The neighbour joining tree based on pairwise genetic distance estimates, grouped the six districts of western Odisha in one group. Since, western Odisha, Jharkhand and Chhattisgarh are recognized as the centre of origin of aus ecotypes of rice [74], close relationship among the districts of western Odisha reflects evolution of short grain rice landraces in this region. In fact, critical observations showed that number of aromatic short grain rice genotypes and their genetic diversity is comparatively on higher side in western and southern Odisha than eastern and northern Odisha. Fuller [75, 76] reported an independent domestication of rice—Neolithic in Ganga Valley and the western Odisha with archaeo-botanical evidences. Considering Koraput in western Odisha as the secondary centre of origin for rice, greater diversity in Koraput and adjoining region is expected.


Native aromatic rice landraces that are highly preferred by consumers needs to be characterized which can help in varietal diagnostics purpose and their conservation [77]. Here, we have characterised native short grain aromatic genotypes of Odisha (India), one of the major consumer and producer of these native rices, based on qualitative phenotypic descriptors. For the trait lemma-palea colour, a highest of 8 different forms were detected followed by tip colour of lemma where 6 variables were identified. Tip colour of lemma, colour of awn and colour of stigma were the primary determinants for explaining the existing variation in this group of aromatic rice genotypes. The 126 genotypes were broadly grouped into 2 sub populations and 4 distinct groups by population STRUCTURE analysis, revealing the existence of moderate population structure within them. But, we did not detect any duplicates in our set. Further, western and southern districts of Odisha had maximum diverse aromatic short grain rice genotypes as compared to eastern and northern districts. Moreover, the proposed phenoprinting approach, discriminating the aromatic short grain rices based on qualitative phenotypic descriptors, could provide unique identification and description to the genotypes. Since, genetic erosion over years is a major threat to aromatic rice improvement, genetic differentiation and phenotypic description study may help in preservation of this group of indigenous short grain aromatic rices.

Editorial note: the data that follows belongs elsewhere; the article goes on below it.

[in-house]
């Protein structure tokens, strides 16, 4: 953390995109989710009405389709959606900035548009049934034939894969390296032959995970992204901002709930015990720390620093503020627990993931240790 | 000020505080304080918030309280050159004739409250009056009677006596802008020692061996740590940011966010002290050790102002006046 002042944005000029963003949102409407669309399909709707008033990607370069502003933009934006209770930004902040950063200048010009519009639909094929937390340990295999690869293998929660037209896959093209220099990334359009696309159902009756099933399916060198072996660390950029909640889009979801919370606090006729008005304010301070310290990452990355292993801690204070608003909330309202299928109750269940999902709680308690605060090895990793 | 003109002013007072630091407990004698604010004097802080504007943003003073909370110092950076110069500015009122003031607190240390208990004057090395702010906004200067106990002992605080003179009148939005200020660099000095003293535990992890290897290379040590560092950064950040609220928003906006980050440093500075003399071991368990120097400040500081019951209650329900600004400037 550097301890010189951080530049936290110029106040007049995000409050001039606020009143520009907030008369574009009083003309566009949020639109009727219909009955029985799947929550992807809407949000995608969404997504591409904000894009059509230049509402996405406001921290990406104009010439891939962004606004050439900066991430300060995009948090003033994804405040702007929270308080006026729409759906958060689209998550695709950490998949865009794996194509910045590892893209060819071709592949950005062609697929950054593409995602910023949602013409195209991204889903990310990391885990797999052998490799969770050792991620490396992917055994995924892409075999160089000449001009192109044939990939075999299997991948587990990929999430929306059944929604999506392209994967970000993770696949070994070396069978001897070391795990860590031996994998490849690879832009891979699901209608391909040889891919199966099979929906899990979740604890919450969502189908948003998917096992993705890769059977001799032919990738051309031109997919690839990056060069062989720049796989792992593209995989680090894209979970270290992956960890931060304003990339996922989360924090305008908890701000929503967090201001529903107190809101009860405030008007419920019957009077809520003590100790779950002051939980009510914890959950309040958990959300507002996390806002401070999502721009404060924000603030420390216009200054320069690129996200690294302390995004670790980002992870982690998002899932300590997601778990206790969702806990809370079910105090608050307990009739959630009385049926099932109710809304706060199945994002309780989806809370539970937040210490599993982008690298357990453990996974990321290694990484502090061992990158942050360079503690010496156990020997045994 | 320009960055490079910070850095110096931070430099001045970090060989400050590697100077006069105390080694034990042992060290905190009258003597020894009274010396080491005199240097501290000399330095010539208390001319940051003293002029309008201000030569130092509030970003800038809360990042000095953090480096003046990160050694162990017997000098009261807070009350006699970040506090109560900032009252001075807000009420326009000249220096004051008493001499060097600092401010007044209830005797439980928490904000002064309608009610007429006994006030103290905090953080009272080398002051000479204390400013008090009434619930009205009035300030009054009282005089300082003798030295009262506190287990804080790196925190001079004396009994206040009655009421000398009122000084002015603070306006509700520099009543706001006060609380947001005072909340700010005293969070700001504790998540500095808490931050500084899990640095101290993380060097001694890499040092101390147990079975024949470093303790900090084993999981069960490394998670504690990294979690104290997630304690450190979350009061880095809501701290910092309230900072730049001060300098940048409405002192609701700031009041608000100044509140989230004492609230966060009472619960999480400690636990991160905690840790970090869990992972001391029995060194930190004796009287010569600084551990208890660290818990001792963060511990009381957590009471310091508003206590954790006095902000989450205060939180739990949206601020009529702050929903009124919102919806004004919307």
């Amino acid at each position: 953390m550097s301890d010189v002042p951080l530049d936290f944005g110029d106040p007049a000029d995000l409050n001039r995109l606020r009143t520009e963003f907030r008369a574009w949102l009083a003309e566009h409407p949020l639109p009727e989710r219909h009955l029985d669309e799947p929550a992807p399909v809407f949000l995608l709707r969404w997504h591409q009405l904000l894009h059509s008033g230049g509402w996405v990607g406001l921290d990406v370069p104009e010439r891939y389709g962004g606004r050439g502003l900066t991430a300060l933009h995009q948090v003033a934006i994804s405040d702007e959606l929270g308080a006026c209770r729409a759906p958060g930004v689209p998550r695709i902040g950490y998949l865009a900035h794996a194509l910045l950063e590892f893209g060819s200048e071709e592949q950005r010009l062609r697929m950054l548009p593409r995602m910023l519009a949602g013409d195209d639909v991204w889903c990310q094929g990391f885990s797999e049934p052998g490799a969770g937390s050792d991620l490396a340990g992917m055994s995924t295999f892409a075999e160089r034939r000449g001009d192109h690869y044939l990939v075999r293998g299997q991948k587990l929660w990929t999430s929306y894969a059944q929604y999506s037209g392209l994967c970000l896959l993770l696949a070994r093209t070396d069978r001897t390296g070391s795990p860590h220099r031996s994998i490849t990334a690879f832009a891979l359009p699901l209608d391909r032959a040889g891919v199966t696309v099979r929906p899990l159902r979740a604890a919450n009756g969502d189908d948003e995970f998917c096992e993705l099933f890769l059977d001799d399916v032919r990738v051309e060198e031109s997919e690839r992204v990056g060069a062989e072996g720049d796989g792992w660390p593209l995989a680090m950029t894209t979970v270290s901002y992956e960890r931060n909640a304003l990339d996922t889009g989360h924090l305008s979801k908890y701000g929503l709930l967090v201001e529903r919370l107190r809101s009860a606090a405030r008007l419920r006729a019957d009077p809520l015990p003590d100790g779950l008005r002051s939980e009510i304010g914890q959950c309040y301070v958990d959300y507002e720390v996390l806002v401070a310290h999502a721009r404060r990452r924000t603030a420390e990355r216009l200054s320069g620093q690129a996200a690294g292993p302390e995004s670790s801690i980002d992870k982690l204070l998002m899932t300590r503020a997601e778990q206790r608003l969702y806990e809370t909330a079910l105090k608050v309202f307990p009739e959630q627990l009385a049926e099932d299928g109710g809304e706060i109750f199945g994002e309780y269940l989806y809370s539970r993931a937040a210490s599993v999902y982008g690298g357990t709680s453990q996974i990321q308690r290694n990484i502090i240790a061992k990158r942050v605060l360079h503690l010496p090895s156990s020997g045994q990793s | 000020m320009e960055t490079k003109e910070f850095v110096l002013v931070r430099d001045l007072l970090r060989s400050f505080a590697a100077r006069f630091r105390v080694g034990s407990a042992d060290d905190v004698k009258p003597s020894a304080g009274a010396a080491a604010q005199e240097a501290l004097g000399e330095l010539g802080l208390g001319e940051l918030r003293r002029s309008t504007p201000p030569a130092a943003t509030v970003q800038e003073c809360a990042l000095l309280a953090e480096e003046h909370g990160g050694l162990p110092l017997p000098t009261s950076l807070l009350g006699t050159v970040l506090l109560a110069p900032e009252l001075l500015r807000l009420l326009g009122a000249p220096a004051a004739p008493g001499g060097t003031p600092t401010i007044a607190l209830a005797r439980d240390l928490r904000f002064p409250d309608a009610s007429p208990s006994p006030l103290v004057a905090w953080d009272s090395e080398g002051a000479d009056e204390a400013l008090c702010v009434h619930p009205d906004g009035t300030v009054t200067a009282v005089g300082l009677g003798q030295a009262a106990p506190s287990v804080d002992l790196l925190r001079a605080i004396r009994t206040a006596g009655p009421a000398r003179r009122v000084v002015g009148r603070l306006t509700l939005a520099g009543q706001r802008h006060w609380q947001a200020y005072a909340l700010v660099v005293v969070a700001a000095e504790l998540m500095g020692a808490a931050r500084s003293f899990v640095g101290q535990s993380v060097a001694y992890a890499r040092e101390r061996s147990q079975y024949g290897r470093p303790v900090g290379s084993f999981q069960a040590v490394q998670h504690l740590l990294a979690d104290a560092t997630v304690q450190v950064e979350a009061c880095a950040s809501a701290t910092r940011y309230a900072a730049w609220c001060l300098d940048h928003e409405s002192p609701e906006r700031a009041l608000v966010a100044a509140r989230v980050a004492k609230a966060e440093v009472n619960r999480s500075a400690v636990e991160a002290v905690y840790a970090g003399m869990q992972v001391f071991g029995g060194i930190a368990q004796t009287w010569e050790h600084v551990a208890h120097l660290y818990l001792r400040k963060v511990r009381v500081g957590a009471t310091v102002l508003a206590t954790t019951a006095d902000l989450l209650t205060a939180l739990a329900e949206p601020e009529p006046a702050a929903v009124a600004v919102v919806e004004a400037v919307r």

Authors’ contributions

The study was designed by PSR, GJNR and TM. AP and SSCP collected the germplasm. RS collected the data. PSR and GJNR analysed the data. NNJ has helped in statistical analysis of data. PSR, GJNR and TM has drafted the manuscript. All authors read and approved the final manuscript.


We sincerely thank, Dr. Sergey Hegay, Senior Scientist, Biotechnology Institute, Bishkek, Kyrgyz Republic for helping in statistical analysis of data. We also acknowledge the help of Mr. Sunil K Sinha, Sr. Technical Officer, Central Rice Research Institute, Cuttack (Odisha), India, in editing the figures.

Competing interests

The authors declare that they have no competing interests.

Open AccessThis article is distributed under the terms of the Creative Commons Attribution 4.0 International License (, which permits unrestricted use, distribution, and reproduction in any medium, provided you give appropriate credit to the original author(s) and the source, provide a link to the Creative Commons license, and indicate if changes were made. The Creative Commons Public Domain Dedication waiver ( applies to the data made available in this article, unless otherwise stated.

Authors’ Affiliations

Central Rice Research Institute